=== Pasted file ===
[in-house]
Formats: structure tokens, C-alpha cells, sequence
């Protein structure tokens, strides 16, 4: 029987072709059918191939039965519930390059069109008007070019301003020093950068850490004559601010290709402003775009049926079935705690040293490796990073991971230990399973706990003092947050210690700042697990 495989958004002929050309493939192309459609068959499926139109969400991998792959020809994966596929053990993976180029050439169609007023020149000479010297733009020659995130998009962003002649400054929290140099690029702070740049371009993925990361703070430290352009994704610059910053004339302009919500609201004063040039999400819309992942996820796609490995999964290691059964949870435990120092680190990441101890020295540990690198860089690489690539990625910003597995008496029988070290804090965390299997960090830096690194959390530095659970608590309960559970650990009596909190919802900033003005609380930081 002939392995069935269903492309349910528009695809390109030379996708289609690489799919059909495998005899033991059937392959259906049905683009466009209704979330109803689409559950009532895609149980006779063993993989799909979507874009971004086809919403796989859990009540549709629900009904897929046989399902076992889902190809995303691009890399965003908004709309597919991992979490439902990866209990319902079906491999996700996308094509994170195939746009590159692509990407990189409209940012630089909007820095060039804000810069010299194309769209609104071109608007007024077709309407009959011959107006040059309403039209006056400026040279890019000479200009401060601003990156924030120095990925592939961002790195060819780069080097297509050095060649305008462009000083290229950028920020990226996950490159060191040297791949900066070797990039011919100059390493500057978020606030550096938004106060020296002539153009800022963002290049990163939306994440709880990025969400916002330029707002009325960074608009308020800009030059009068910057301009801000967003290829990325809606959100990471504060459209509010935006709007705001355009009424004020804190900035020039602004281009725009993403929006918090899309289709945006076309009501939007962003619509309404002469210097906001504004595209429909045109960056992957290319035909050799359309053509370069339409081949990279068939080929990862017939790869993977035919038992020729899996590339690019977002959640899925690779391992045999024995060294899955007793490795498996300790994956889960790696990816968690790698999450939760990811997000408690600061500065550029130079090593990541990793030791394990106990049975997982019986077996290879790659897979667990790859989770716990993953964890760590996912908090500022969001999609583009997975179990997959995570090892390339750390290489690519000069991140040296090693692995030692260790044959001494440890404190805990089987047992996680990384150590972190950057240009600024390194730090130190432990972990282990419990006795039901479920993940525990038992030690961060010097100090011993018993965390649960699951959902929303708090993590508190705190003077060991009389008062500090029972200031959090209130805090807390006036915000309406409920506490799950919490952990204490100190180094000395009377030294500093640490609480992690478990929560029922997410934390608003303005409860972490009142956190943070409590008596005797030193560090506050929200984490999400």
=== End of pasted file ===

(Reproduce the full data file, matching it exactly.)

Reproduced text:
[in-house]
Formats: structure tokens, C-alpha cells, sequence
């Protein structure tokens, strides 16, 4: 029987072709059918191939039965519930390059069109008007070019301003020093950068850490004559601010290709402003775009049926079935705690040293490796990073991971230990399973706990003092947050210690700042697990 495989958004002929050309493939192309459609068959499926139109969400991998792959020809994966596929053990993976180029050439169609007023020149000479010297733009020659995130998009962003002649400054929290140099690029702070740049371009993925990361703070430290352009994704610059910053004339302009919500609201004063040039999400819309992942996820796609490995999964290691059964949870435990120092680190990441101890020295540990690198860089690489690539990625910003597995008496029988070290804090965390299997960090830096690194959390530095659970608590309960559970650990009596909190919802900033003005609380930081 002939392995069935269903492309349910528009695809390109030379996708289609690489799919059909495998005899033991059937392959259906049905683009466009209704979330109803689409559950009532895609149980006779063993993989799909979507874009971004086809919403796989859990009540549709629900009904897929046989399902076992889902190809995303691009890399965003908004709309597919991992979490439902990866209990319902079906491999996700996308094509994170195939746009590159692509990407990189409209940012630089909007820095060039804000810069010299194309769209609104071109608007007024077709309407009959011959107006040059309403039209006056400026040279890019000479200009401060601003990156924030120095990925592939961002790195060819780069080097297509050095060649305008462009000083290229950028920020990226996950490159060191040297791949900066070797990039011919100059390493500057978020606030550096938004106060020296002539153009800022963002290049990163939306994440709880990025969400916002330029707002009325960074608009308020800009030059009068910057301009801000967003290829990325809606959100990471504060459209509010935006709007705001355009009424004020804190900035020039602004281009725009993403929006918090899309289709945006076309009501939007962003619509309404002469210097906001504004595209429909045109960056992957290319035909050799359309053509370069339409081949990279068939080929990862017939790869993977035919038992020729899996590339690019977002959640899925690779391992045999024995060294899955007793490795498996300790994956889960790696990816968690790698999450939760990811997000408690600061500065550029130079090593990541990793030791394990106990049975997982019986077996290879790659897979667990790859989770716990993953964890760590996912908090500022969001999609583009997975179990997959995570090892390339750390290489690519000069991140040296090693692995030692260790044959001494440890404190805990089987047992996680990384150590972190950057240009600024390194730090130190432990972990282990419990006795039901479920993940525990038992030690961060010097100090011993018993965390649960699951959902929303708090993590508190705190003077060991009389008062500090029972200031959090209130805090807390006036915000309406409920506490799950919490952990204490100190180094000395009377030294500093640490609480992690478990929560029922997410934390608003303005409860972490009142956190943070409590008596005797030193560090506050929200984490999400």